And with that, we find one of the factors that goes into a first impression: the hype beforehand. In American sports, when a player is selected as a first round pick, there is a certain amount of hype that goes with that player. He’s tabbed as a future starter, an impact player, someone who can improve the team in the short term and be the answer to a problem for the long term. David Wilson was a first round pick, and that’s another reason why his first impression was so damning. The Giants felt confident enough to select him in the opening round as a replacement for Brandon Jacobs, the franchise’s all-time leader in rushing TDs.

In the modern age, YouTube has helped fans come up with first impressions without even seeing a player come on the pitch for their side yet. The problem with YouTube, however, is that the video creators can really edit any film enough to make you think that someone is a star if they have enough footage. Milan Jovanovic looked like a star on YouTube, as did Christian Poulsen—neither one lasted more than a season at Liverpool. College football fans remember all too well about Sam McGuffie’s YouTube video, which was 10 minutes of him running around and jumping over high school players like he was in a video game on cheat mode, only to discover that his athleticism didn’t transfer to the college level when he played at Michigan under Rich Rodriguez (McGuffie is currently in training camp with the Oakland Raiders, but I highly doubt he’ll make the team after the preseason is over).

While I remembered Luis Suarez making a splash onto the scene in South Africa in 2010 with his handball against Ghana, I’d honestly forgotten about him until Liverpool started chasing him six months later during the January 2011 window. I remembered watching his YouTube compilations, in addition to his not-so-endearing highlights, such as the handball in South Africa and his celebrating after Asamoah Gyan missed, his diving, and his biting of PSV player Otman Bakkal on the shoulder. I put all of the negative stuff to the side and focused on the fact that he was a good striker who could answer a problem that Liverpool needed to address, and really didn’t think too much about the fact that he was clearly a troubled player.

From this, we do find the answer to the first question: “What do we get out of a first impression as sports fans?” The answer? Whatever we’re willing to get out of it. Honestly, if you don’t try to get much out of watching something, you won’t, and if you are trying to get something out of it, you will. It’s a ridiculously simple answer, but it is true. The only real exception is when something so extraordinary happens that you can’t help but ignore it, such as when Suarez cheats on Global TV in a World Cup Quarterfinal. If you were a cynic, you’d say he was a cheat, but you could also view it as somebody willing to do whatever it takes to win. As sports fans, we’re willing and able to take any sporting moment, view it in a vacuum, and assign it to whatever agenda we’re pushing, even if it’s just a call-in to ESPN radio.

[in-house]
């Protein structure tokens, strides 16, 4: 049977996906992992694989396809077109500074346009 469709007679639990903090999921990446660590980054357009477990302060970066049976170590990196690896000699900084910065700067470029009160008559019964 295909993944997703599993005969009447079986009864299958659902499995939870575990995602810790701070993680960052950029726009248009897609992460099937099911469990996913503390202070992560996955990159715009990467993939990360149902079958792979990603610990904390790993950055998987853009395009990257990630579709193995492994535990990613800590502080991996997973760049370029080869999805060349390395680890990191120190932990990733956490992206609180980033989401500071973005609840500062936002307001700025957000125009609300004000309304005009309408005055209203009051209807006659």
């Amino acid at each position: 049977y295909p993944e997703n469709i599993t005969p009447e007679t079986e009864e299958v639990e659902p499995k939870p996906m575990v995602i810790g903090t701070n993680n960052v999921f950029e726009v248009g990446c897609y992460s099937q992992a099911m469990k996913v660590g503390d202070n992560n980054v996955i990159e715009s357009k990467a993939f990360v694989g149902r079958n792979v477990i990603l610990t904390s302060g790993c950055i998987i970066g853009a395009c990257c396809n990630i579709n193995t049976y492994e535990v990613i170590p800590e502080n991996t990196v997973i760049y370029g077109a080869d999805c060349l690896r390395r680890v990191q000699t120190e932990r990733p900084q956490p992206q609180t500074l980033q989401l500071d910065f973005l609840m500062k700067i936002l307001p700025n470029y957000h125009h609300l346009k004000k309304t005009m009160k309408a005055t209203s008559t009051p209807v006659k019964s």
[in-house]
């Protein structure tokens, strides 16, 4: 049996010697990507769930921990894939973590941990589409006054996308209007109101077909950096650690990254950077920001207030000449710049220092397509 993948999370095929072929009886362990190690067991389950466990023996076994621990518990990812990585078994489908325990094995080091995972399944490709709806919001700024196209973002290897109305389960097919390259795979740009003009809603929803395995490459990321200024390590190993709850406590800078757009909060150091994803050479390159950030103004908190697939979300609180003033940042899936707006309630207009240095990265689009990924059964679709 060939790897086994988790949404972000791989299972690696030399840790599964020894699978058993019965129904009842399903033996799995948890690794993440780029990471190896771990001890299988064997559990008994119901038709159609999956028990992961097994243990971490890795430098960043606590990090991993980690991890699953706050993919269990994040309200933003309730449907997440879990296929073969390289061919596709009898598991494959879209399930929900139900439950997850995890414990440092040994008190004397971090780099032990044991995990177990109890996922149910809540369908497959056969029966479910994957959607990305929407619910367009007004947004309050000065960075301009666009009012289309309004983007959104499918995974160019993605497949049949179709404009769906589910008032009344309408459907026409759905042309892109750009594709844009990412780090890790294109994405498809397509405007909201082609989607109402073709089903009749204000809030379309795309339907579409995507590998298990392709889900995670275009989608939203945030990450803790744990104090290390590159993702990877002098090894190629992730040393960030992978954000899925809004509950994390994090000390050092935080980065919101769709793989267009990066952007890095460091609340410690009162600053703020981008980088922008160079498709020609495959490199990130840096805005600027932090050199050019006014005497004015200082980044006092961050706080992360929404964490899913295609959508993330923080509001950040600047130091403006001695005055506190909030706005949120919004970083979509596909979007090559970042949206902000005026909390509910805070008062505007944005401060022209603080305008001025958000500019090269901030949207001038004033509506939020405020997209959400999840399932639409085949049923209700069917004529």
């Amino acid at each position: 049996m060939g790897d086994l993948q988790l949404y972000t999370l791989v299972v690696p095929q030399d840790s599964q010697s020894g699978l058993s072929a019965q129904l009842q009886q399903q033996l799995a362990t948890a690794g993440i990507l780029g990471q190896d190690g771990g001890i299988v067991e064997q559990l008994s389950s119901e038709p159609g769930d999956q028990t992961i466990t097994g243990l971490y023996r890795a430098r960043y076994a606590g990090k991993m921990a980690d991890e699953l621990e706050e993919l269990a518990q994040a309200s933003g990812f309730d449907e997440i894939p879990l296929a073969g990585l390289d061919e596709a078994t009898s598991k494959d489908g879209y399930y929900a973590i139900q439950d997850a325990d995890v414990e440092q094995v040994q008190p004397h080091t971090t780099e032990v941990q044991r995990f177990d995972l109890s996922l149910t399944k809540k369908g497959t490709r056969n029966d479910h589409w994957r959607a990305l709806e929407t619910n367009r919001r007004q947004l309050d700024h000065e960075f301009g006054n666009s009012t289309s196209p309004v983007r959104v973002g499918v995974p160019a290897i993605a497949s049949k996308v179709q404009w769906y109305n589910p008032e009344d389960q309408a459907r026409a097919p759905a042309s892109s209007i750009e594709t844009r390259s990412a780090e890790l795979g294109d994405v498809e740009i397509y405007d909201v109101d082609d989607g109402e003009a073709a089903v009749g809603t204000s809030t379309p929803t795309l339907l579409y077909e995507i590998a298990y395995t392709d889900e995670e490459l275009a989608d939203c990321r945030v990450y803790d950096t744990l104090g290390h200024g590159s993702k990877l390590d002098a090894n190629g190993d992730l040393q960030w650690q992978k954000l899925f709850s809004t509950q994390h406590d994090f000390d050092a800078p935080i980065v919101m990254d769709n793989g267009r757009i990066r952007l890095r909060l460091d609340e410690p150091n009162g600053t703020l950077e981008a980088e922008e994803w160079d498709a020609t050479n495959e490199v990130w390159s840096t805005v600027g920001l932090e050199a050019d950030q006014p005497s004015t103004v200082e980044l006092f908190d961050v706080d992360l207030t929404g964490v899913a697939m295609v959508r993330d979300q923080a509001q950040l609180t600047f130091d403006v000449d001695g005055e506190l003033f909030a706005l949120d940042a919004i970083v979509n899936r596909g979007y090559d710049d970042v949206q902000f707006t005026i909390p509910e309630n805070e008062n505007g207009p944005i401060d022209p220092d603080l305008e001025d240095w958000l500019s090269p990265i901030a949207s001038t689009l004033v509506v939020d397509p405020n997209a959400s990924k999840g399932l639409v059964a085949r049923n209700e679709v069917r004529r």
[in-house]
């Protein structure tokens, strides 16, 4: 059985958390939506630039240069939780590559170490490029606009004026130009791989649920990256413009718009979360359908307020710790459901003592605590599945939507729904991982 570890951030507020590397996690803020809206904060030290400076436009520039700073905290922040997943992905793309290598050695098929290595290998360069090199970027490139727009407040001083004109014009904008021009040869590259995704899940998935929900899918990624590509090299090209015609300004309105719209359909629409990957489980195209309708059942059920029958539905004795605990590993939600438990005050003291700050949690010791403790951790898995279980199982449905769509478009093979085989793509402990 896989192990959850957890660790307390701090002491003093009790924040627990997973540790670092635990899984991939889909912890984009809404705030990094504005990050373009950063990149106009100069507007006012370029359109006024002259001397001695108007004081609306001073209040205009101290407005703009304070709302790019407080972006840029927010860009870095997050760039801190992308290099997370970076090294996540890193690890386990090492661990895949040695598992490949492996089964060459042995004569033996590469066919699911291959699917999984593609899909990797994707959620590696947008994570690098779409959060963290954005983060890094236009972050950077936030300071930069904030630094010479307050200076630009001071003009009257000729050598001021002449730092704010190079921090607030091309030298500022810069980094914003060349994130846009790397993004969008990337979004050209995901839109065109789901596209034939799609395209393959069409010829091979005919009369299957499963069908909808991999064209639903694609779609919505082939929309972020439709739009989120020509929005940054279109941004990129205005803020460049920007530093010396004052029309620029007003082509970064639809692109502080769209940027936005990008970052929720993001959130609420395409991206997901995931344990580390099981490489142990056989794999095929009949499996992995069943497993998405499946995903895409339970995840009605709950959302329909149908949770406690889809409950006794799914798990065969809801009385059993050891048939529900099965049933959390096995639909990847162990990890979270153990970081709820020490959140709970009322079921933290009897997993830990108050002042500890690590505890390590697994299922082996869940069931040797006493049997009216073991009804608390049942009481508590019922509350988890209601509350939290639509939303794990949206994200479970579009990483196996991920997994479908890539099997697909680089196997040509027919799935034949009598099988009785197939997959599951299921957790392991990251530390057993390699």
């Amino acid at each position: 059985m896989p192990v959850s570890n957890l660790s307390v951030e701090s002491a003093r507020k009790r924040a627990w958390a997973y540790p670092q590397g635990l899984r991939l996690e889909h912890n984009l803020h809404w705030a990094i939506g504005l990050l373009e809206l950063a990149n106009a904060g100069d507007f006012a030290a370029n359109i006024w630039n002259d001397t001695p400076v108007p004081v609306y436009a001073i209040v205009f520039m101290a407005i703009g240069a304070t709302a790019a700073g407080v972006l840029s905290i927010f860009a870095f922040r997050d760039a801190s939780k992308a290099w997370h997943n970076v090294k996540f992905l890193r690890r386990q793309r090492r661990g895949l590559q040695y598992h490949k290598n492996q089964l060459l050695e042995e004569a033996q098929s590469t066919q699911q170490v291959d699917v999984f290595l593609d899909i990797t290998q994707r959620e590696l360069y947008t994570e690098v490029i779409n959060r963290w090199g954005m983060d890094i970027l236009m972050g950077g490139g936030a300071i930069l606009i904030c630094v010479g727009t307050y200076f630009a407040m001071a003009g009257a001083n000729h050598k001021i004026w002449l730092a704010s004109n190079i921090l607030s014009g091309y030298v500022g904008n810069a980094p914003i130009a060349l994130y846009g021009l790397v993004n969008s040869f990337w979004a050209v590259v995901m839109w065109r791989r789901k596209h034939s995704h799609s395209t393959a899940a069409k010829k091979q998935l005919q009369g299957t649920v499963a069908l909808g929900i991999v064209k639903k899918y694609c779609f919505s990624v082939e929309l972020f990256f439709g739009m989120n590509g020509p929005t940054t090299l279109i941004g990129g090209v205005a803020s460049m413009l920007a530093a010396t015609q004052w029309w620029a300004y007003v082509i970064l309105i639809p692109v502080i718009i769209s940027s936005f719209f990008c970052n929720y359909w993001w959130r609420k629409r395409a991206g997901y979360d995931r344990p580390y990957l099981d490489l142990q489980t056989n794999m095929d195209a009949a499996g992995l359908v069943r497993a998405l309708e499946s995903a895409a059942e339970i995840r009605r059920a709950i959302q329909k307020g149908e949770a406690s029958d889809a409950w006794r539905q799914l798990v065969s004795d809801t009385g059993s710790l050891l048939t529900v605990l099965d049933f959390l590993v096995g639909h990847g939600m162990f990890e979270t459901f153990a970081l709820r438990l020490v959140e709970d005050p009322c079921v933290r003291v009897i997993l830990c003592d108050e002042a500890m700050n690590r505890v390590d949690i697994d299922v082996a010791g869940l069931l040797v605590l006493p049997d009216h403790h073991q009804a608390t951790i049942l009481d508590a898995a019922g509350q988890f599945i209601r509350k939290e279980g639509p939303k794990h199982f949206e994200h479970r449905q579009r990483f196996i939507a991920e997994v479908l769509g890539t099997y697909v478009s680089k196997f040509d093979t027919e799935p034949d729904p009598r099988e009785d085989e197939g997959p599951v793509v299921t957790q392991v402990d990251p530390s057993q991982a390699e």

Follow Greg Visone on Twitter @njny

Who Knew That Sports Fans Could Take It This Far?

Sports fandom has been revolutionized. We’ve come a long way from just watching the games, scanning the box scores, and arguing who should be hitting clean-up over a water cooler. I’d estimate that 98% of our fandom is now expressed online—the actual act of being a fan (supporting, following, watching, buying merchandise, discussion) is done through forums, Twitter, Facebook, and whatever other means of social networking fans use to get it off our chests.

With a massive change in how we digest information and express our sporting loyalties, there’s also been revolution in the type of information we have access to. Fans can dig beneath the surface of the games themselves to see analytics behind how efficient Wayne Rooney is with his shots; sabermetrics can tell you what Justin Verlander’s real ERA is (that simple “ERA” stat you see on his ESPN.com Player Card isn’t the whole truth); I even know that Jeremy Lin is a better pick-and-roll shooter than Raymond Felton. Thanks to Michael Lewis’ “Moneyball,” and the underground statistical community that it exposed within sport, fan-driven thirst for relevant knowledge has developed. Don’t tell me what Derek Jeter’s RBI numbers are—what’s his WAR?

Besides the bevy of advanced metrics that has made anyone with a keyboard and internet access a make-shift blogger, there are sites that are totally dedicated to keeping track of player contracts, salaries, and wages. ESPN employs sports lawyers and accountants full-time to give concise and easy to understand industry insight on every labor union dispute, contract signed, and NFL player arrest. We’ve been given enough information to make any sensible person well-spoken on just about every sports story. Bill Simmons touched on this in his column on the Red Sox payroll dump last month: “You could click on the 25th-best NBA blog and probably read an educated, smartly considered take on the Knicks’ decision to allow Jeremy Lin to leave.” Simmons is correct: JLBSports.tv is probably the 100,000,000th most popular sports website, but my breakdown of the Lin situation could probably match whatever ESPN.com’s columnists filed. I’m not touting myself up, but professional sports writers and I had the same information—it just depends on whether readers preferred my writing style and framing to Ian Begley’s.